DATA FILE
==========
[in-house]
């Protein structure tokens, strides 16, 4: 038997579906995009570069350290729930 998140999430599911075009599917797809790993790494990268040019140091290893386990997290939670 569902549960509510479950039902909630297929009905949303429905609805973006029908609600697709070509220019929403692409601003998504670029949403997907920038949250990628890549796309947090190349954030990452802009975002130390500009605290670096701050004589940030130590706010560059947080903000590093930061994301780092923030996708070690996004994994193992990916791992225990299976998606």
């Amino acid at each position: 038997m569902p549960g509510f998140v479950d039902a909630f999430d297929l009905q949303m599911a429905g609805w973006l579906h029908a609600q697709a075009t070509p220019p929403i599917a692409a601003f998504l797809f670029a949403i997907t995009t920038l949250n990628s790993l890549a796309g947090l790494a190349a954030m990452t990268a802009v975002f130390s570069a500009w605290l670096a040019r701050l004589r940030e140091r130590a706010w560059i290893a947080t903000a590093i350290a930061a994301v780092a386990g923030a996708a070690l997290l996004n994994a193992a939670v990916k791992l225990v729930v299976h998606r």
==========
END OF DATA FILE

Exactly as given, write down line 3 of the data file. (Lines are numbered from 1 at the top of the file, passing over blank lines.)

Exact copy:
């Amino acid at each position: 038997m569902p549960g509510f998140v479950d039902a909630f999430d297929l009905q949303m599911a429905g609805w973006l579906h029908a609600q697709a075009t070509p220019p929403i599917a692409a601003f998504l797809f670029a949403i997907t995009t920038l949250n990628s790993l890549a796309g947090l790494a190349a954030m990452t990268a802009v975002f130390s570069a500009w605290l670096a040019r701050l004589r940030e140091r130590a706010w560059i290893a947080t903000a590093i350290a930061a994301v780092a386990g923030a996708a070690l997290l996004n994994a193992a939670v990916k791992l225990v729930v299976h998606r």